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Thursday, 11 September 2008

He ain’t heavy he’s a Boson

The numbers are staggering: a ring 27 kilometres around. Particles travelling at 99.999999% of the speed of light. Over 4 thousand scientists working on it for years and years. And all for what? Creating conditions that existed one trillionth of a second after the Big Bang. But the most amazing thing was that all this was being explained by Professor Brian Cox, a particle physicist who played in D-Rem. Well for him at least things really got better.

I was frankly disappointed that we (the earth) weren’t gobbled up by a micro black hole created by the collision of these two beams of particles. The Nobel Institute would have got as far as announcing “...And the Nobel Prize for Physics goes to Stephen Hawkins...” and then we’d have all vanished into his predicted black hole.

But who understands all this? The media clearly decided that none of us viewers/listeners would. That’s why they all focused on the technological and engineering aspects of the “Big Bang” at CERN. Except, of course, it’s the physics and maths behind it that led to the construction of the £4 billion Large Hadron Collider. The Higgs Boson (HB) – that’s what it’s all about. Now the Standard theory explains almost everything in the universe from the very large to the very small, except it didn’t include mass. To get round this rather obvious omission a very bright British physicist named Peter Higgs in the early 60’s came up with the Higgs field. If you factor this into the standard model you get mass, which is quite helpful, since all observed elementary particles have mass (except a photon which is mass less – don’t ask).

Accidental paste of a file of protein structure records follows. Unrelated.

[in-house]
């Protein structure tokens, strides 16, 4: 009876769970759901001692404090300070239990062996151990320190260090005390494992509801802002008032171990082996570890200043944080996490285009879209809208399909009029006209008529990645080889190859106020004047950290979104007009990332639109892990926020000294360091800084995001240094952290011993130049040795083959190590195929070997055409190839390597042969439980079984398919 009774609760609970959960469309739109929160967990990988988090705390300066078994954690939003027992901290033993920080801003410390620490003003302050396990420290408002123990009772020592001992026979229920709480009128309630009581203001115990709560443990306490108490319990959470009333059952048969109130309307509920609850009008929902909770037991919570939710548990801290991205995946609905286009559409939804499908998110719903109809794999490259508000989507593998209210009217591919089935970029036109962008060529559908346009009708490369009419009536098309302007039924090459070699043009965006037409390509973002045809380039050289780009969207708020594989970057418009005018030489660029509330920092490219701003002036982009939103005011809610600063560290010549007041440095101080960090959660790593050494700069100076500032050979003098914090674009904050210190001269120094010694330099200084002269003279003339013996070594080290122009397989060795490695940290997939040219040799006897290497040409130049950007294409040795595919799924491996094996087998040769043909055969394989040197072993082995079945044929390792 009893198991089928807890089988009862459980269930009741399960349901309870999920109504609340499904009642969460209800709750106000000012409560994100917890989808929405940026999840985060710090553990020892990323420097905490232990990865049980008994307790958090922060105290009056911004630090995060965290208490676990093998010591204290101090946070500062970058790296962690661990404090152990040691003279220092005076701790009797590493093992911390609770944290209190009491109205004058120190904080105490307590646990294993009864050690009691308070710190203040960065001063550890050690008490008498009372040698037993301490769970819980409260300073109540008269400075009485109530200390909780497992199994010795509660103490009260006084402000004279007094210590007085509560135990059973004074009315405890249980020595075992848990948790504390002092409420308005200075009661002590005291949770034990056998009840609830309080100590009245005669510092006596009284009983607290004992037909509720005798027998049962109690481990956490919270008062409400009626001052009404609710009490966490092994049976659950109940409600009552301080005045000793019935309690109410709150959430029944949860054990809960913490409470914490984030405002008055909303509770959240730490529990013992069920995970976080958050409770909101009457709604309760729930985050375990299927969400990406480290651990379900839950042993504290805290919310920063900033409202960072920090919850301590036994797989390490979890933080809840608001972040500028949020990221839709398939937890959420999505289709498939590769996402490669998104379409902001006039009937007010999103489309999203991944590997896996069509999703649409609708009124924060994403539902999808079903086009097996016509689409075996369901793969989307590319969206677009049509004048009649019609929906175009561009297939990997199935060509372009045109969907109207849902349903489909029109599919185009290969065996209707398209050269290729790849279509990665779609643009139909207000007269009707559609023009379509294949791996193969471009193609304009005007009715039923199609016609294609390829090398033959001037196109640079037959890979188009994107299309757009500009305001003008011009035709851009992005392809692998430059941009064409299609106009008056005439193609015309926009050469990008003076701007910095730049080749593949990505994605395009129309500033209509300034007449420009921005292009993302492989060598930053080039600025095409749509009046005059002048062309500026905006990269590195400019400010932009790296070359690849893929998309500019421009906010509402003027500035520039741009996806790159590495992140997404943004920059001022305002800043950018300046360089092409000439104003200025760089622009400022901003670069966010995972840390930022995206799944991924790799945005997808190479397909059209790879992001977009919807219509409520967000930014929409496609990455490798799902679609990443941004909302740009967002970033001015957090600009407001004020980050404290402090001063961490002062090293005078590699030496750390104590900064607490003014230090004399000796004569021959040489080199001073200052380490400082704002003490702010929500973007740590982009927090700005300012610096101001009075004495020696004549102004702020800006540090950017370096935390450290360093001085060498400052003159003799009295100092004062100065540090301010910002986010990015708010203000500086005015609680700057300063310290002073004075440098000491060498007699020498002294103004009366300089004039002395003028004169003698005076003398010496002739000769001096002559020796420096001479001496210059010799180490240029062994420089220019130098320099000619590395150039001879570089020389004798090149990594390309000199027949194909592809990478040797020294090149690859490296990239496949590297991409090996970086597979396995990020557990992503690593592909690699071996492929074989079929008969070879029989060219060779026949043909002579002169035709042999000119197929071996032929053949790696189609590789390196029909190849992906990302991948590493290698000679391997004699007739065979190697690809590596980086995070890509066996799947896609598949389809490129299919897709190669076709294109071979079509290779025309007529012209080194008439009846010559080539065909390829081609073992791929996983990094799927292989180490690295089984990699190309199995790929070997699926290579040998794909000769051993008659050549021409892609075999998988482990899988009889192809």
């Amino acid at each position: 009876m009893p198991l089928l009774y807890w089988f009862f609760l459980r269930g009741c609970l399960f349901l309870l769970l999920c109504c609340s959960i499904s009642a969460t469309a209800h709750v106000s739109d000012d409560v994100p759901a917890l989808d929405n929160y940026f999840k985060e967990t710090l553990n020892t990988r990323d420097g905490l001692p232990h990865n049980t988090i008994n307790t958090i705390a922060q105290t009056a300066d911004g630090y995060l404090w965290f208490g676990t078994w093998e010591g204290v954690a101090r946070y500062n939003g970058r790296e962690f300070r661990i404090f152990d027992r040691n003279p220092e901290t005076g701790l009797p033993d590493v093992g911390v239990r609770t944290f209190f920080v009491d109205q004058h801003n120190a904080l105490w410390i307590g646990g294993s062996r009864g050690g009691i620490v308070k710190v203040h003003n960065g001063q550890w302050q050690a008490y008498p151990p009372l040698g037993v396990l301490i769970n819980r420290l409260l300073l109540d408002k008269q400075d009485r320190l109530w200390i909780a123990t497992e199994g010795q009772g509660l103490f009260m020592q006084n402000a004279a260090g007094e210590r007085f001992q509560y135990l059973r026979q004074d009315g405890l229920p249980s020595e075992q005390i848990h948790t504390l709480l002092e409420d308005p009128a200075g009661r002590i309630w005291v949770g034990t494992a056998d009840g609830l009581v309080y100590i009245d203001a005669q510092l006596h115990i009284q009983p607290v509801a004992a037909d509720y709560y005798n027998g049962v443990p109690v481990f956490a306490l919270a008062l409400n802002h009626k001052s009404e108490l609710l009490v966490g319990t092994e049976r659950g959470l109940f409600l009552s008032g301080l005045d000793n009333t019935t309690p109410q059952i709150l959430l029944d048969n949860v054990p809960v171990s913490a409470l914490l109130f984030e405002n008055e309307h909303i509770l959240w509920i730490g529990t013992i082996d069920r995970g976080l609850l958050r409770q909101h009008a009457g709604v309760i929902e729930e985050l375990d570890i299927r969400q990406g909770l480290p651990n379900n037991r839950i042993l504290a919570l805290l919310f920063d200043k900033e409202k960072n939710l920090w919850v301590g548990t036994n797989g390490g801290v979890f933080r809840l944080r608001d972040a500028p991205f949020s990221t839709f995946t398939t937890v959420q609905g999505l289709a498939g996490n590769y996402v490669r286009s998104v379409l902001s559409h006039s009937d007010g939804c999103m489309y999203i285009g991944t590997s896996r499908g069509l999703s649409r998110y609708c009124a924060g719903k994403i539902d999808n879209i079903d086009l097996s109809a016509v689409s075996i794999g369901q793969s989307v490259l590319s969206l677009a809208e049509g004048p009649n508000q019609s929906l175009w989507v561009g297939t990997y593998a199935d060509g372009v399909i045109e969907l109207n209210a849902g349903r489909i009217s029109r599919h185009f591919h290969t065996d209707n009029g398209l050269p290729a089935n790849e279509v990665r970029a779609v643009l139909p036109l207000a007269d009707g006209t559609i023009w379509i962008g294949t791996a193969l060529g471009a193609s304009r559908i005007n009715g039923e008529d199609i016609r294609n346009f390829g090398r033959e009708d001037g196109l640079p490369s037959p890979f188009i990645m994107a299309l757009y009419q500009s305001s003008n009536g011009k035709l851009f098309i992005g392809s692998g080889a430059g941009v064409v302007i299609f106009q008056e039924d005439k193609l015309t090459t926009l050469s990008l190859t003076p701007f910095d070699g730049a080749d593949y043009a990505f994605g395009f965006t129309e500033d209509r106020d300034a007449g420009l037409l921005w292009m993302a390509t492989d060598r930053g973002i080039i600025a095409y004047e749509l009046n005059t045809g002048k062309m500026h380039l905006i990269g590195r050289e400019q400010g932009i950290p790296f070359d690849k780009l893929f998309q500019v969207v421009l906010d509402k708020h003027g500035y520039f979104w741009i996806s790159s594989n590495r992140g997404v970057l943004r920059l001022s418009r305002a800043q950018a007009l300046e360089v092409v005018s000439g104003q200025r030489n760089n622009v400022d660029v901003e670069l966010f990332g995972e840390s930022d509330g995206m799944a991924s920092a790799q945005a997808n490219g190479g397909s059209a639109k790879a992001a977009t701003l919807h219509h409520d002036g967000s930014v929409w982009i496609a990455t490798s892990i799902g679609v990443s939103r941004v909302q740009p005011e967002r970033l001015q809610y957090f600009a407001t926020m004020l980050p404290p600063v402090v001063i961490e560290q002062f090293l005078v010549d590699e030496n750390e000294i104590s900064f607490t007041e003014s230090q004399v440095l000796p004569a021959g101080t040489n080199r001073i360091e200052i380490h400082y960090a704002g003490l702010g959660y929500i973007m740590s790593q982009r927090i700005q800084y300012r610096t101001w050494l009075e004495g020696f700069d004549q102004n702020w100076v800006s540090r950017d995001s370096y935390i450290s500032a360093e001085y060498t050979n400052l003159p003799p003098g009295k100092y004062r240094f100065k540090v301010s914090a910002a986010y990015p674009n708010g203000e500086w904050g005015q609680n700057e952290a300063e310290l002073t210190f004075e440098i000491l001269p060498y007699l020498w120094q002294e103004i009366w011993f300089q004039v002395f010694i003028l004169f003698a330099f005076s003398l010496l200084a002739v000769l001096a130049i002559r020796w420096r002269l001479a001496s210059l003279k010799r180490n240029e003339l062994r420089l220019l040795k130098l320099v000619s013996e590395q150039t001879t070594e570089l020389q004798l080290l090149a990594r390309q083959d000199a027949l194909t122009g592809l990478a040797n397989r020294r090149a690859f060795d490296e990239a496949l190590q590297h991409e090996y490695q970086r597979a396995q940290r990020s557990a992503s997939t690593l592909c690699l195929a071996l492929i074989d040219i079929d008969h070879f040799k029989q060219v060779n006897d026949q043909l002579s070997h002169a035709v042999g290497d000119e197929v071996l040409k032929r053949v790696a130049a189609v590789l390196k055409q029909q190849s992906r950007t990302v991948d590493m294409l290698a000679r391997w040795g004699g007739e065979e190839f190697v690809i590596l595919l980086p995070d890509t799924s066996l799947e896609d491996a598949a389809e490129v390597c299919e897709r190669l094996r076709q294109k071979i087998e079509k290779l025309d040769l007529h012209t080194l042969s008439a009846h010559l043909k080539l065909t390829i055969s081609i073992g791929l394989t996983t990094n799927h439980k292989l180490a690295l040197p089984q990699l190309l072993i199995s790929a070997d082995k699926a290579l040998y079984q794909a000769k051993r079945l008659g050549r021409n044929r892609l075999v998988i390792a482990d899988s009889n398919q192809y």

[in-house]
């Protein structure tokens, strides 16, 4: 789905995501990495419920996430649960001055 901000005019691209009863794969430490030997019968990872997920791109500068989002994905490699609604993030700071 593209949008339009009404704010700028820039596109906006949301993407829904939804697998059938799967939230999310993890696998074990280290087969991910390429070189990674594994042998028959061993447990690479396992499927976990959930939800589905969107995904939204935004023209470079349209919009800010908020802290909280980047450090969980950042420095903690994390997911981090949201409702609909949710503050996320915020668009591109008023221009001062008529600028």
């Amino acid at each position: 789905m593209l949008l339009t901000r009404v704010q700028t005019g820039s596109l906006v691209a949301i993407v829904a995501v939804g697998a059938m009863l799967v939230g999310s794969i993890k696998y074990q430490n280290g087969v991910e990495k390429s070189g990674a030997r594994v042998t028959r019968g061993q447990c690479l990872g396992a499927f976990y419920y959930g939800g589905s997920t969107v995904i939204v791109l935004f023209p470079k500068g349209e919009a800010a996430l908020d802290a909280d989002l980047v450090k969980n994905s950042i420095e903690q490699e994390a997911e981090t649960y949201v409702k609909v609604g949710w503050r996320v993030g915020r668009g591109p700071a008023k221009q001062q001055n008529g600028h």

We know that every field has a particle associated with it, so if we can observe the particle we can infer the existence of the field and therefore we have evidence for the mechanism to give mass to matter and our Standard Theory can take a bow. There are a number of logical steps here which I’ve missed out – because I don’t understand any of this. However, notwithstanding my ignorance, all the thousands of scientists have been working to get the conditions just right so that, if HB is there, they can find it.

The trouble is that the HB is a rather shy fella. To put it bluntly, its best period is long past - about 13 billion years past. It’s suspected that in space, under similar conditions to that being generated at CERN, the HB makes an appearance, but that’s about it. Also, it doesn’t hang around. Not for it the eternity of the proton, electron and neutron. No, Mr HB makes an appearance for an teeny weenie speck of time – yes it’s that small - before turning into something else which in turn turns into something else altogether. This something else altogether is what they hope to see in the instruments at CERN.

I remember a Christmas present over 50 years ago. A slim book of astronomy, in which you had to cut out pictures of stars, planets and moons and stick them in the correct page. I also remember staying up with my grandma to see a comet and the excitement of a partial eclipse of the sun. As a teenager I read sci- fi avidly and was enthralled by the Quatermass series on the BBC (it was so much better in black and white).

The events at CERN rekindle the young boy in me; re-awaken the wonder and the imaginative flights I had as a child. And when at times it feels that we’re in deep do do, when nothing seems to be working out; the awesome achievements of the human mind and its ability to conjure up and understand the majesty of nature breaks through like a shaft of sunlight. And you think "Shit, isn't all this so amazing."

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